The First Department, over a partial dissent, reversing (modifying) Supreme Court, determined neither plaintiff nor defendant was entitled to summary judgment in this contract dispute. Defendant, KLT, represented a concert artist, Akon, who cancelled a performance, allegedly due to illness. The question was whether, under the terms of the contract, plaintiff was entitled to its money back. KLT moved for summary judgment, arguing that the “force majeure” clause applied and plaintiff was not entitled to relief. Plaintiff cross-moved for summary judgment alleging breach of contract. The court found that KLT's proof of Akon's illness was insufficient and summary judgment was properly denied for that reason. The court went on to find Supreme Court should not have granted plaintiff's cross-motion because plaintiff did not demonstrate illness was not the reason for the cancellation of the concert. The decision presents another example of how appellate courts analyze summary judgment motions. Plaintiff could not rely on the gaps in KLT's proof of illness. Rather plaintiff was required to affirmatively prove illness was not the reason for the cancellation. The court further noted that witness-credibility cannot be taken into account at the summary judgment stage (the dissent argued Akon's testimony about illness was not to be believed):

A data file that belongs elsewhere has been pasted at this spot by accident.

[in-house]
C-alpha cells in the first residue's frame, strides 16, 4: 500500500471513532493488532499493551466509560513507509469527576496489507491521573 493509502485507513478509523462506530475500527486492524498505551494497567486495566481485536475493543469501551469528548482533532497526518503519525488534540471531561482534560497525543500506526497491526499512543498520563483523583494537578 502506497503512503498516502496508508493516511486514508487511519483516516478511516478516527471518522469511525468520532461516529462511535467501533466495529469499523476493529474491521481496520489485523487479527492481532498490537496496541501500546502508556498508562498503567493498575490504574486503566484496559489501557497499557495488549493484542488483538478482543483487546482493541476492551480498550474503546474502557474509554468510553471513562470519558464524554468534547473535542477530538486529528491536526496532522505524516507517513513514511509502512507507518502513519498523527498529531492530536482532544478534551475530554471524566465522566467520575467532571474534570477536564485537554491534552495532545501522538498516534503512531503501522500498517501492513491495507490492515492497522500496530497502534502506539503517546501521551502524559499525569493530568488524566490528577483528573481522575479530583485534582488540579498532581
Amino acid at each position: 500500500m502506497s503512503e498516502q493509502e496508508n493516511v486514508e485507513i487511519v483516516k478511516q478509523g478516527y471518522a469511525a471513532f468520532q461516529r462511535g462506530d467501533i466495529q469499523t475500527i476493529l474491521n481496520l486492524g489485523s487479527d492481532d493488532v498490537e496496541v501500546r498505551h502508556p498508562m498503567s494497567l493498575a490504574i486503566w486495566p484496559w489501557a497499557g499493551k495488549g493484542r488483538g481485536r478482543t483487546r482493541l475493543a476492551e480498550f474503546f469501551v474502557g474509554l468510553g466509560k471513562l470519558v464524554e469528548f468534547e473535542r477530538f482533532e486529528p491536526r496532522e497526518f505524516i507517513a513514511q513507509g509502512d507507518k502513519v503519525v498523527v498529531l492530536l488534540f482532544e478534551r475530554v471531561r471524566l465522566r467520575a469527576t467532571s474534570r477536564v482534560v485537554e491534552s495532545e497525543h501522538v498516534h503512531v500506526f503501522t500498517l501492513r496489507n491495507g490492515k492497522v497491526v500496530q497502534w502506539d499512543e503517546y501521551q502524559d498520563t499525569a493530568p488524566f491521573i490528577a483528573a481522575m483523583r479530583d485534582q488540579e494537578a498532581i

… [P]laintiff, in its cross motion for summary judgment, was required to establish that Akon was able to perform at the concert and was not unable to do so due to sickness. Instead, plaintiff merely pointed to gaps in KLT's evidence — the missing medical records that would have proven Akon was ill, and thus its cross motion was improperly granted … .
The dissent merely points to additional gaps in KLT's evidence, such as proof of travel arrangements to demonstrate Akon intended to travel to Brussels [to perform the concert], and notes the limited value of the affidavit of Akon's surgeon. However, these gaps do not equate to plaintiff meeting its burden to establish an absence of a genuine issue of fact as to whether Akon was ill. Plaintiff acknowledges that it lacks any documentary evidence refuting that Akon was unable to perform, and has no evidence that he was physically capable of performing. The dissent, like the Supreme Court, appears to completely dismiss the value of Akon's deposition testimony, yet it is “not the court's function on a motion for summary judgment to assess credibility” … . Belgium v Mateo Prods., Inc., 2016 NY Slip Op 02730, 1st Dept, 4-12-16